Six Months In Hiding by Rare FormRelease date: January 13, 2018
Label: Wishful Thinking
I found Rare Form hiding on the internet, the home of so much fascinating and groundbreaking music. The only information by way of a press release is the single statement that they make ‘atmospheric dark ambient, drone, noise, and post-rock music by relying heavily on loops, drones, effects, movements’. Definitely. They make enthralling music that is at times dark, always atmospheric, often disturbing and sometimes uplifting.
More than any ‘ambient’ music I have listened to in recent years I felt strongly as though I was watching some psychological horror flick on Netflix, and that this was the soundtrack. Post rock and other expressive freeform genres are used more and more by makers of TV and film drama (Mogwai on Les Revenants, Godspeed You! Black Emporer on 28 Days Later, Sigur Ros in Vanilla Sky), but Six Months in Hiding feels like it was made to tell us a story, and that a film could be made from its songs alone (the titles are suggestive of a story). Several entire stories in fact, because on repeat listening almost every song feels complete – often running the whole gamut of emotions, good and bad, taking the listener from the start, the opening, through the set-up and dark occurrences that make it worth a tale, the nightmare events during which we might not see the light again, and the conclusion, sometimes a happy ending, sometimes not. It begs the question, ‘what is the someone hiding from?’ It’s not an easy listen – the light, early ambience of opener ‘Sophie’ lulls the listener into a state of believing that this will be a background ambient album: wallpaper music. But soon the emotional rollercoaster begins, and it doesn’t let up – it demands that you listen.
‘Sophie’ begins with an acoustic guitar and airy ambient swirls, that, like I say, makes you think you’ve got an altogether lighter album on your hands than in fact you have. Pangs of electric guitar start to come in as the intensity builds. After a time of lovely post-rock atmospherics, a grinding riff kicks in that ratchets the intensity up tenfold. There’s a tone to the guitar reminiscent of Sunn O))) (only not so slow). ‘You’re Safe Here’ has a drifting sample at the start that sounds like it’s running backwards on a loop. This, and the slow resolution of the soundscape into clamouring, muttered voices, helps to apply an atmosphere of paranoia and claustrophobia that rarely leaves us from hereon. This is where the dark story of this album really starts. Halfway through, when the voices have reached high intensity and ‘You’re Safe Here’ can’t get any more intense, it lets up and eases off. Only then does it hit you with a massive industrial riff that NIN or Godflesh would be proud of. In the soundtrack monologue I imagined while listening to the album, this is where the serial killer makes an sudden appearance.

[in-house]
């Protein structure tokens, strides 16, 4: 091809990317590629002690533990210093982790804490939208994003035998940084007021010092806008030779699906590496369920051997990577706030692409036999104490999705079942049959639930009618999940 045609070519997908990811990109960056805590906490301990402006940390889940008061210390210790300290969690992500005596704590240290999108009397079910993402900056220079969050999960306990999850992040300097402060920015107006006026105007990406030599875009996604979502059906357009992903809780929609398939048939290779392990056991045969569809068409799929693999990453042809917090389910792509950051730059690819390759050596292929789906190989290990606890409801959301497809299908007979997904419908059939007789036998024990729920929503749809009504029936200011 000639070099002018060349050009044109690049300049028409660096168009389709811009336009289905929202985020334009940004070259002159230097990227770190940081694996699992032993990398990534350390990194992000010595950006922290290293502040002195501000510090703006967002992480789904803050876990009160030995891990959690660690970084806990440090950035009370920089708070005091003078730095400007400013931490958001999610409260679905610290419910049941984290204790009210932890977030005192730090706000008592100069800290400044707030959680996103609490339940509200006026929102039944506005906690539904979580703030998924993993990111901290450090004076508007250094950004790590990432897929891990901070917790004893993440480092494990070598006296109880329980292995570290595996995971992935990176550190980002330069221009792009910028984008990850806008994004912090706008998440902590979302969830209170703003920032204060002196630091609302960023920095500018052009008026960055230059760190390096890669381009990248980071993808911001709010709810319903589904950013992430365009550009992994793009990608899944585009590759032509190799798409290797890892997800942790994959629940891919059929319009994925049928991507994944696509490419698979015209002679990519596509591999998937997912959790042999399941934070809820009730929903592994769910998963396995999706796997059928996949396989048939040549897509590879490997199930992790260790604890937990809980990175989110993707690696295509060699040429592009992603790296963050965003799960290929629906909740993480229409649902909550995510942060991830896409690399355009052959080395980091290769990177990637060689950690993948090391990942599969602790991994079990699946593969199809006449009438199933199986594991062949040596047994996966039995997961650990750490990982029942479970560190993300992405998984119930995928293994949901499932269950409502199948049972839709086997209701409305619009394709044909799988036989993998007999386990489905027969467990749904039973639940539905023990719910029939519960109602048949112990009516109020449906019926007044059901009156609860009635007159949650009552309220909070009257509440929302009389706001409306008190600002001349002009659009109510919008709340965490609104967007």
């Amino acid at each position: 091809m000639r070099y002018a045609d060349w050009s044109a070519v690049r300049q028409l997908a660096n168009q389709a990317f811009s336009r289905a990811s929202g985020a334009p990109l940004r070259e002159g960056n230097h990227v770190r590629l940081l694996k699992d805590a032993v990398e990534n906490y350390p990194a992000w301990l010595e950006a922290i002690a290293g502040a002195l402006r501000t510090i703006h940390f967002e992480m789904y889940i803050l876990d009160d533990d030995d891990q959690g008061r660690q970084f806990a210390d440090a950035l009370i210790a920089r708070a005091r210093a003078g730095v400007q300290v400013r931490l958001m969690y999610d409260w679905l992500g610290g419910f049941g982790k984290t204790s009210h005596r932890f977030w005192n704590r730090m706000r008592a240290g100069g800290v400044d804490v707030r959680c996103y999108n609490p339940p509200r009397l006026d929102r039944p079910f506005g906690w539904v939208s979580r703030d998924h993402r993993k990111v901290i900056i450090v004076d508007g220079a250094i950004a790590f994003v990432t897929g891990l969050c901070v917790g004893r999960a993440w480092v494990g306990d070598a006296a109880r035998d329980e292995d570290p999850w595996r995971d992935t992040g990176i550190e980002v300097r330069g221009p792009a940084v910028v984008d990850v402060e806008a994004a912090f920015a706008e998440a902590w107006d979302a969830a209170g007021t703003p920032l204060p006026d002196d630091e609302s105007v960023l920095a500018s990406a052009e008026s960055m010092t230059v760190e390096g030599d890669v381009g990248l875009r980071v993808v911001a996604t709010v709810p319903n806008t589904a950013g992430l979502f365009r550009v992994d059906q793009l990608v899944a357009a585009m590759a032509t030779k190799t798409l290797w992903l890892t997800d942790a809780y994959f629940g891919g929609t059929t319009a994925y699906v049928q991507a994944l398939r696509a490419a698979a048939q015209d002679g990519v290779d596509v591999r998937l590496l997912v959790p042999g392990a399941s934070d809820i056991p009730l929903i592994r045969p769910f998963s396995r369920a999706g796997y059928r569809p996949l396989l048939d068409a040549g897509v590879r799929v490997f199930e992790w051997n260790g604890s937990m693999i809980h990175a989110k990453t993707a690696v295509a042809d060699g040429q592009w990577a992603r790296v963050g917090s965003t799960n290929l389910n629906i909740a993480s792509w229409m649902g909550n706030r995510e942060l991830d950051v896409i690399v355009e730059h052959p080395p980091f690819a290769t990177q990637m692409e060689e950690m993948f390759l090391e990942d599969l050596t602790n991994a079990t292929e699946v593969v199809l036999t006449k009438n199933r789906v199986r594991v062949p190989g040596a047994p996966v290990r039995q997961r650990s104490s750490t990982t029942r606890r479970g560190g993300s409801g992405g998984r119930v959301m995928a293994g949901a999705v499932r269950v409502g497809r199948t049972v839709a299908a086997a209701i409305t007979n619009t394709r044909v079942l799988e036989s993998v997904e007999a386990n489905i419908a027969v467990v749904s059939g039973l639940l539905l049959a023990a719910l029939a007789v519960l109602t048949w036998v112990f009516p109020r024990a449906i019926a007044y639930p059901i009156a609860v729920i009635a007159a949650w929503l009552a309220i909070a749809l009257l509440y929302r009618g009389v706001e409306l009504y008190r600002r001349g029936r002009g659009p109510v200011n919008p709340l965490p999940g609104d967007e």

Third track ‘The Train to Marathon’ is a brooding epic that reminded me of F# A# ∞-era GSY!BE. There’s a slow build, with random swirls and echoes that advance and recede like the tide, all underpinned by a claustrophobic minor chord picked on a lone guitar. A feel of faded reminiscence is brought in by use of a music-hall-style piano melody, which transforms into another heavy distorted guitar riff. A whispered female voice closes the track. Rare Form use light and shade to keep the atmosphere intense and brooding.
‘Closet’ does nothing to lighten the feel of the music, being closest to a dirge of looped voices, extraneous noises and far-off melody. It’s an interlude between the much longer tracks either side. The 20-minute ‘The Road to Awe’ starts with a lone voice, “Death turns all to ash, death frees every soul”. The Godspeed influence comes through again as the track gets going. In my imagined story monologue, this was someone desperately searching for a loved one in a darkened maze. What starts as hope descends into terror as the searcher is pursued by something unseen. A darkened dirge develops, with chilling strings and thundering guitar, a nightmare maelstrom of darkness and chaos interspersed with unsettling lighter piano interludes. The following ‘Jailbait’ is just nervy, with hazy, broken samples of children singing, and jagged and distorted guitar parts over the top. Closer ‘Nervous Laughter’ doesn’t let up on the fear inspired by previous tracks, with a rumbling bass undercurrent. The quiet fade-out keeps the feeling of unease right to the final note; I don’t think this tale has a happy ending.
The cinematic scope and ambitious breadth of Rare Form’s music makes listening to Six Months in Hiding a very visceral experience. It fires the imagination in the way that good storytelling does, and for me it painted a picture more vivid than much ‘atmospheric music’. Not an easy listen, but a compelling one, which takes the mind on a journey to dark places.